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Are there Good and Bad Decisions?

December 13, 2018

Photo by Pablo García Saldaña on Unsplash

In short:

  1. The actions you take after making the decision are more important than the decision itself. (More in this in Episode 12)
  2. It’s possible for things to go wrong even when you make a good choice and take all the ‘right’ actions. Not everything is in your control. (More on this in episode 13)
  3. Information is going to come to light after you’ve made the decision. The hindsight bias will make you think you could have predicted the outcome using the information you had available at the time of making the decision. This is a fallacy. Don’t evaluate the quality of your decisions based on the outcomes. Evaluate the quality of your decisions based on the process you undertook to make them.
  4. Encountering problems isn’t an indicator of a poor choice.
  5. Big decisions are not big decisions. They are a series of tiny decisions made over a period of time.


In detail:

1. Actions are more important than the decision

Our biggest decisions often push us out of our comfort zones and this can make us fearful so we end up failing to take the necessary actions to make the decision work. We then mistakenly think we’ve made a poor choice when in fact we’ve taken poor quality actions. In Episode 12, we’ll explore how our decisions – and the actions we take afterwards – are affected when primed by fear.

2. Beware the Hindsight Bias

Bad decisions and bad outcomes are not the same thing. The hindsight bias causes us to re-evaluate the information we had available at the time of making the decision and re-shape it using our knowledge of the outcome. We mistakenly think information was “obvious” and that we failed to interpret it correctly. This is rarely the case. At the time of making the decision, multiple outcomes were possible and we had to make the choice on this basis. One an outcome has emerged, there is no longer any doubt. These were not the conditions under which you made the choice.

It is better to evaluate the quality of your decision based on the quality of the process you followed than it is to evaluate based on the outcome.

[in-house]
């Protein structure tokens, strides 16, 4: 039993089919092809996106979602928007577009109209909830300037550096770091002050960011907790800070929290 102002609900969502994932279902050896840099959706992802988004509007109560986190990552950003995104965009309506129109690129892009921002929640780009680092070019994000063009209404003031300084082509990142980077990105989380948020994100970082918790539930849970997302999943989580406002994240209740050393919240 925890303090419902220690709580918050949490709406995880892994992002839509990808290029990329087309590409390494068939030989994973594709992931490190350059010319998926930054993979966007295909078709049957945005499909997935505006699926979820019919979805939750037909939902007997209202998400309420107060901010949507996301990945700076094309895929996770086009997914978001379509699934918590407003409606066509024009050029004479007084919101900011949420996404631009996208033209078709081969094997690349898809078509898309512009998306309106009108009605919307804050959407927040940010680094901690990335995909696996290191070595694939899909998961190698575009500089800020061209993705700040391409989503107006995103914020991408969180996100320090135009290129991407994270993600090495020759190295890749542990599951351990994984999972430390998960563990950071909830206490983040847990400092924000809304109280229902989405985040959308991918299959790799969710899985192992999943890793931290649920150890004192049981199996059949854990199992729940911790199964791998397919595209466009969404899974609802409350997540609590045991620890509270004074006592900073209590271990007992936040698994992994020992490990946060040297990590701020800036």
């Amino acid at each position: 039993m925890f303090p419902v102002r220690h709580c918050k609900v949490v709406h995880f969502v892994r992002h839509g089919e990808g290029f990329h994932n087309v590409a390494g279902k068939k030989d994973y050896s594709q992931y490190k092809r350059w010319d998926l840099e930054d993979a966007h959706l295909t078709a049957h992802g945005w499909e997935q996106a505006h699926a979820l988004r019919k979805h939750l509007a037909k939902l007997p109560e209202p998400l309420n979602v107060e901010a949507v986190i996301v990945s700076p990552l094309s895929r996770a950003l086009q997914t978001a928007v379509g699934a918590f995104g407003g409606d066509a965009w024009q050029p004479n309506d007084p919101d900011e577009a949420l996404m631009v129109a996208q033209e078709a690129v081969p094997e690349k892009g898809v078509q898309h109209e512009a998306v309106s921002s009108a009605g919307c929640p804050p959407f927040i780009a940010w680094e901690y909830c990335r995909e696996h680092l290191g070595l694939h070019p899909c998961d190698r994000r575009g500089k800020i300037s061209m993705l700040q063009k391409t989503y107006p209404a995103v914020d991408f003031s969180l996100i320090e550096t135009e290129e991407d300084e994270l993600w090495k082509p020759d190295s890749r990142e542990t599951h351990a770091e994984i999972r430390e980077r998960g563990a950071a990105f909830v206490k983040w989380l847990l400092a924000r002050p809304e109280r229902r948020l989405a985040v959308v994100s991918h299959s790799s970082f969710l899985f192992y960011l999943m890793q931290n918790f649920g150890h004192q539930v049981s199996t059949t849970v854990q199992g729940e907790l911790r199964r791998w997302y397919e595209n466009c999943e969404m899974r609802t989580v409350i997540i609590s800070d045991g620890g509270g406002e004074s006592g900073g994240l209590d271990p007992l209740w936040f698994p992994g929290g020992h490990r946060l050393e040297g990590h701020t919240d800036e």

3. Problems are inevitable

Even when things go perfectly, you’re going to encounter problems. In fact they’re often the first sign that things are going exactly as they should. Even winning the lottery has its downsides! When weighing up your options, consider the problems you’ll face, even if everything goes perfectly.

Use a “yes if” approach when considering the problems. “Yes, I can do that if I do…” This is more powerful than “No, because”, which ultimately shuts off your options without considering whether or not there’s a way you could make them work.

4. Big decisions are really a series of small decisions

This one fits in quite well with 1. Many of us agonise over the big decisions we have to make without realising how many dozens or even hundreds of smaller decisions go into the situation that led to the big decision – or how many more decisions will be made afterwards, determining the outcome of the decision.

For example, Matthew is 29 and hates his office job. He wants to work somewhere funky like a gaming company or Google but he has never studied IT and isn’t up to speed with latest technologies. He goes to work every day, comes home every evening, has dinner and possibly goes out with friends. Every day, without necessarily realising it, he is making tiny decisions to keep himself in the same place. Once he starts thinking about all the tiny decisions he makes each day about how he spends his time, he is in a position to make decisions that will eventually lead him to a place where he has a big decision to make about where he wants to work. The opportunity to make the big decision is unlikely to present itself until he changes his everyday decisions to start moving in that direction.

Related Podcasts:

Where do beliefs come from?

How to challenge a belief

Books mentioned in this week’s podcast:

Thinking, Fast and Slow by Daniel Kahneman

Start now, Get Perfect Later by Rob Moore



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